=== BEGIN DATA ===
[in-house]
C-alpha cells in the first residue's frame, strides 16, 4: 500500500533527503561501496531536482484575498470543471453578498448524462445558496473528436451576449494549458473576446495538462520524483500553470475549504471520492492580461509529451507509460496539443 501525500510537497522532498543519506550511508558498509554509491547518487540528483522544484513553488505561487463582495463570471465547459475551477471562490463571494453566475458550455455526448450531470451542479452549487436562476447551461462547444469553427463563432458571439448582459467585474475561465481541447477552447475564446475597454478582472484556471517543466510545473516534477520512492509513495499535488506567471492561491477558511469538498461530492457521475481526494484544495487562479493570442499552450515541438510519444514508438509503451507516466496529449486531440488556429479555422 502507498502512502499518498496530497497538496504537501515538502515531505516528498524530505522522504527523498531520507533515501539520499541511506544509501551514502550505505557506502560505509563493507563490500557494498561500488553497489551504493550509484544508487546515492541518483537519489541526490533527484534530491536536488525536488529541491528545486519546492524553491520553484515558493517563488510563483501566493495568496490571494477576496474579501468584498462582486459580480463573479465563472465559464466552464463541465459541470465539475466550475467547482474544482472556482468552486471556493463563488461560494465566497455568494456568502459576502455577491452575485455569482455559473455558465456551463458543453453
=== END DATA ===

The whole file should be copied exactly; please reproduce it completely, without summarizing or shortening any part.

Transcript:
[in-house]
C-alpha cells in the first residue's frame, strides 16, 4: 500500500533527503561501496531536482484575498470543471453578498448524462445558496473528436451576449494549458473576446495538462520524483500553470475549504471520492492580461509529451507509460496539443 501525500510537497522532498543519506550511508558498509554509491547518487540528483522544484513553488505561487463582495463570471465547459475551477471562490463571494453566475458550455455526448450531470451542479452549487436562476447551461462547444469553427463563432458571439448582459467585474475561465481541447477552447475564446475597454478582472484556471517543466510545473516534477520512492509513495499535488506567471492561491477558511469538498461530492457521475481526494484544495487562479493570442499552450515541438510519444514508438509503451507516466496529449486531440488556429479555422 502507498502512502499518498496530497497538496504537501515538502515531505516528498524530505522522504527523498531520507533515501539520499541511506544509501551514502550505505557506502560505509563493507563490500557494498561500488553497489551504493550509484544508487546515492541518483537519489541526490533527484534530491536536488525536488529541491528545486519546492524553491520553484515558493517563488510563483501566493495568496490571494477576496474579501468584498462582486459580480463573479465563472465559464466552464463541465459541470465539475466550475467547482474544482472556482468552486471556493463563488461560494465566497455568494456568502459576502455577491452575485455569482455559473455558465456551463458543453453